Peter Misselbrook's Blog
Feb 26 2019 - Exodus 15:1-21 – The song of Moses

As we saw yesterday, when the Israelites seemed to be backed up against the sea with the Egyptians coming towards them they were full of fear and cried out in complaint against Moses and against God. But Moses had said, "Do not be afraid. Stand firm and you will see the deliverance the LORD will bring you today. The Egyptians you see today you will never see again. The LORD will fight for you; you need only to be still" (14:13-14). And that is precisely what had happened. The opening verses of Psalm 44 are probably recalling this event when they say, "You give us victory over our enemies, you put our adversaries to shame. In God we make our boast all day long, and we will praise your name for ever" (Psalm 44:7-8).

When God saves his people they cannot but respond with praise. That is what we read in Exodus 15. This psalm of praise is called a song of Moses, but it also involves Miriam, Moses' sister, taking up her tambourine and joining in along with all the Israelites, both men and women. Just imagine the scene on that day.

I wonder how deeply the Israelites were affected by this psalm taught them by Moses and Miriam. The psalm rehearses what God has done using the most dramatic language, see, for instance, vv. 8-10. In response, it expresses his people's faith new-found in him:

The Lord is my strength and my defence;
    he has become my salvation.
He is my God, and I will praise him,
    my father’s God, and I will exalt him.  (v.3)

The people seem to be acknowledging that the Lord, Yahweh, is the living God, a God like no other god (v. 11), a God who hears and acts to save.  They at last acknowledge that the God of Abraham, Isaac and Jacob, is now their God also. They seemed determined to praise him rather than complain against him both now and in the future. Maybe, at that moment, they were genuine in their praise and in their intentions, but how long would it last?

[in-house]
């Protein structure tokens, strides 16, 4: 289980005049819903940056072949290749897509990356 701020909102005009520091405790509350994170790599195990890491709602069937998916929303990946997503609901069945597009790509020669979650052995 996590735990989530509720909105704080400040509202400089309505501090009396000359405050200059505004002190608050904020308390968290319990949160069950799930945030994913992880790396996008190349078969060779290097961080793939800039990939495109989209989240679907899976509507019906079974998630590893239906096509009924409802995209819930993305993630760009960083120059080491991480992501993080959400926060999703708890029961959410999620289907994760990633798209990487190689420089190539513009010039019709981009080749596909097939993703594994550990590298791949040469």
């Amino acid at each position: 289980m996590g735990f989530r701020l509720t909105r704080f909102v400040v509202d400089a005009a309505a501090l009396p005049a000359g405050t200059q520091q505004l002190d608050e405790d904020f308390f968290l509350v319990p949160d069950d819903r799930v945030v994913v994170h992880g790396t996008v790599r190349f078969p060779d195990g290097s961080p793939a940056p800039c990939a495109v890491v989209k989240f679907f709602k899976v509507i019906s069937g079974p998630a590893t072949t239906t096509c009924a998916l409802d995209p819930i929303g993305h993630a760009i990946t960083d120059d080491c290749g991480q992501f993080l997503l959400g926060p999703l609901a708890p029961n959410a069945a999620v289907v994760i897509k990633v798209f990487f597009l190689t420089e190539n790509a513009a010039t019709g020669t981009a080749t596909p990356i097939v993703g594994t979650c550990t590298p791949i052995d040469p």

The psalm also expresses the assurance that God will perform all that he had promised to do for his people. He had delivered them from the Egyptians and will not now abandon them, but will bring them into the land he has promised them:

In your unfailing love you will lead
    the people you have redeemed.
In your strength you will guide them
    to your holy dwelling.   (v. 13)

Revelation, the final book in the Bible, pictures those whom God has brought safe to glory singing "the song of God's servant Moses and the Lamb" (see Revelation 15:3-4). God has saved us in a remarkable way through Jesus Christ; through an even more remarkable demonstration of his power than the Israelites witnessed in Egypt. Jesus, the Lamb of God, has defeated the powers that held us in captivity and slavery, the powers of sin and death. He has promised that he will bring us to live at last with him in the glory of a world made new. Surely our hearts should be filled with thanksgiving and our mouths filled with songs of praise. This should be more than a momentary enthusiasm; it should become the settled character of our lives even as it will be our theme in glory.

Father God, we acknowledge that there are no other gods like you. You loved us when we were far off from you and sent your beloved Son into the world to bring us home. We thank you for the salvation we have in him; we thank you that you have forgiven our sin and rebellion and have owned us as your children. Help us to glorify you in all we say and do and to tell others of your goodness and saving power. May all the ends of the earth come to acknowledge that you alone are God and that you are an almighty Saviour.

Peter Misselbrook